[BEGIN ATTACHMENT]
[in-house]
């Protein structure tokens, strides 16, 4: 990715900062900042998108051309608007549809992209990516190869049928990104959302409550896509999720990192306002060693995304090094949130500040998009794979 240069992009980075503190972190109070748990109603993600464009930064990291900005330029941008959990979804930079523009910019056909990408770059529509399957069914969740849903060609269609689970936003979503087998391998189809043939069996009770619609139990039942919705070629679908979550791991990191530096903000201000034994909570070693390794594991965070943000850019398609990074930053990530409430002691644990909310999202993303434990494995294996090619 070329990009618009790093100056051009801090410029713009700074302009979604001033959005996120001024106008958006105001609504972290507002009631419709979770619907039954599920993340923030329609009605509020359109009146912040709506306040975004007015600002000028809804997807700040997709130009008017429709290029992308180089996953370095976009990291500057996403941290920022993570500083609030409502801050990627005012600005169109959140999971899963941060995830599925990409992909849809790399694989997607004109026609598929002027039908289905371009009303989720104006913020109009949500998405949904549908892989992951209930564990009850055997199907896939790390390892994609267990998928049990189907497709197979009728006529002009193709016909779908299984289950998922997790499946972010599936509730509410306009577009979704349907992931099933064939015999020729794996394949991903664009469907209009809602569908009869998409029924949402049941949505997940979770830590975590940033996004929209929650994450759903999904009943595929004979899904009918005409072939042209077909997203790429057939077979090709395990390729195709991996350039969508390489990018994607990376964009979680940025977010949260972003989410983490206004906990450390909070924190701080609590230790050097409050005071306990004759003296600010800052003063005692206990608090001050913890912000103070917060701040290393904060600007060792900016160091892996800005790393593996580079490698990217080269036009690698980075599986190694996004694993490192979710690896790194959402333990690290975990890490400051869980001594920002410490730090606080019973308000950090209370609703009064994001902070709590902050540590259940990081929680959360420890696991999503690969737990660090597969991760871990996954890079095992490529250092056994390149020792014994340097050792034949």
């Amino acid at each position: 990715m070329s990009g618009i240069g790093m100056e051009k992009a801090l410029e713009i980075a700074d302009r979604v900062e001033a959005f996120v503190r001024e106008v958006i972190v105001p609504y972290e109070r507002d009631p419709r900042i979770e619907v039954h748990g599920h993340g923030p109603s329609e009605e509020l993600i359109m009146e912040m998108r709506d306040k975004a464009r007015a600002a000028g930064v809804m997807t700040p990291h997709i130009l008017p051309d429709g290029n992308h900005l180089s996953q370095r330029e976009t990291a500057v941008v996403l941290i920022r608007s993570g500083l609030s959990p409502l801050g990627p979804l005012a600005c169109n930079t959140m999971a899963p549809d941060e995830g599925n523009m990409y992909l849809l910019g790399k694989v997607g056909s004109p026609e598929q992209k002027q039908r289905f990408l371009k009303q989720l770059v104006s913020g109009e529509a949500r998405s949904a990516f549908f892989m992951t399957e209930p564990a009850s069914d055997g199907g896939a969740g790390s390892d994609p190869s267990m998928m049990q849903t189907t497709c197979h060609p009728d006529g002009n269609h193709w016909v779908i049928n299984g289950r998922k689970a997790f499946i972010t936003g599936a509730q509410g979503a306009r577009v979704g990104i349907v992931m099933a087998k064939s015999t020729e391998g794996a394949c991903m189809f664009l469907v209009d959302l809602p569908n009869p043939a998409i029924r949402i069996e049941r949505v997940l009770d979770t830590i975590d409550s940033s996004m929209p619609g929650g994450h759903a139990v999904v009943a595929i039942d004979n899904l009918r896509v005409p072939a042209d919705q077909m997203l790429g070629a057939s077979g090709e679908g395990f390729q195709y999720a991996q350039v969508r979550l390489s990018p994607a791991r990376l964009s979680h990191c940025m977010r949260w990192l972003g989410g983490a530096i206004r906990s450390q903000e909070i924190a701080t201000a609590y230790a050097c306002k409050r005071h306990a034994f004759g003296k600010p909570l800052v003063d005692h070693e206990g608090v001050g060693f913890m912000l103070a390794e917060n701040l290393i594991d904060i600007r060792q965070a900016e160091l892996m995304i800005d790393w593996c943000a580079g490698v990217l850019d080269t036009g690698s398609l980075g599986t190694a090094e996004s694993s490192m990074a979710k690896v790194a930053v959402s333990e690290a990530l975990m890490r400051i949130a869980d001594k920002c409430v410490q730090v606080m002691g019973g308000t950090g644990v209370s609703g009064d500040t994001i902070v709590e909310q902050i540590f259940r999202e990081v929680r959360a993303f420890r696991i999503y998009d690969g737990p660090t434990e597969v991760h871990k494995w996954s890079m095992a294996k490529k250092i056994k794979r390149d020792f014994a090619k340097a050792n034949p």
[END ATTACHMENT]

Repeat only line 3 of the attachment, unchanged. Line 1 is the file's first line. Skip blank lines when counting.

């Amino acid at each position: 990715m070329s990009g618009i240069g790093m100056e051009k992009a801090l410029e713009i980075a700074d302009r979604v900062e001033a959005f996120v503190r001024e106008v958006i972190v105001p609504y972290e109070r507002d009631p419709r900042i979770e619907v039954h748990g599920h993340g923030p109603s329609e009605e509020l993600i359109m009146e912040m998108r709506d306040k975004a464009r007015a600002a000028g930064v809804m997807t700040p990291h997709i130009l008017p051309d429709g290029n992308h900005l180089s996953q370095r330029e976009t990291a500057v941008v996403l941290i920022r608007s993570g500083l609030s959990p409502l801050g990627p979804l005012a600005c169109n930079t959140m999971a899963p549809d941060e995830g599925n523009m990409y992909l849809l910019g790399k694989v997607g056909s004109p026609e598929q992209k002027q039908r289905f990408l371009k009303q989720l770059v104006s913020g109009e529509a949500r998405s949904a990516f549908f892989m992951t399957e209930p564990a009850s069914d055997g199907g896939a969740g790390s390892d994609p190869s267990m998928m049990q849903t189907t497709c197979h060609p009728d006529g002009n269609h193709w016909v779908i049928n299984g289950r998922k689970a997790f499946i972010t936003g599936a509730q509410g979503a306009r577009v979704g990104i349907v992931m099933a087998k064939s015999t020729e391998g794996a394949c991903m189809f664009l469907v209009d959302l809602p569908n009869p043939a998409i029924r949402i069996e049941r949505v997940l009770d979770t830590i975590d409550s940033s996004m929209p619609g929650g994450h759903a139990v999904v009943a595929i039942d004979n899904l009918r896509v005409p072939a042209d919705q077909m997203l790429g070629a057939s077979g090709e679908g395990f390729q195709y999720a991996q350039v969508r979550l390489s990018p994607a791991r990376l964009s979680h990191c940025m977010r949260w990192l972003g989410g983490a530096i206004r906990s450390q903000e909070i924190a701080t201000a609590y230790a050097c306002k409050r005071h306990a034994f004759g003296k600010p909570l800052v003063d005692h070693e206990g608090v001050g060693f913890m912000l103070a390794e917060n701040l290393i594991d904060i600007r060792q965070a900016e160091l892996m995304i800005d790393w593996c943000a580079g490698v990217l850019d080269t036009g690698s398609l980075g599986t190694a090094e996004s694993s490192m990074a979710k690896v790194a930053v959402s333990e690290a990530l975990m890490r400051i949130a869980d001594k920002c409430v410490q730090v606080m002691g019973g308000t950090g644990v209370s609703g009064d500040t994001i902070v709590e909310q902050i540590f259940r999202e990081v929680r959360a993303f420890r696991i999503y998009d690969g737990p660090t434990e597969v991760h871990k494995w996954s890079m095992a294996k490529k250092i056994k794979r390149d020792f014994a090619k340097a050792n034949p």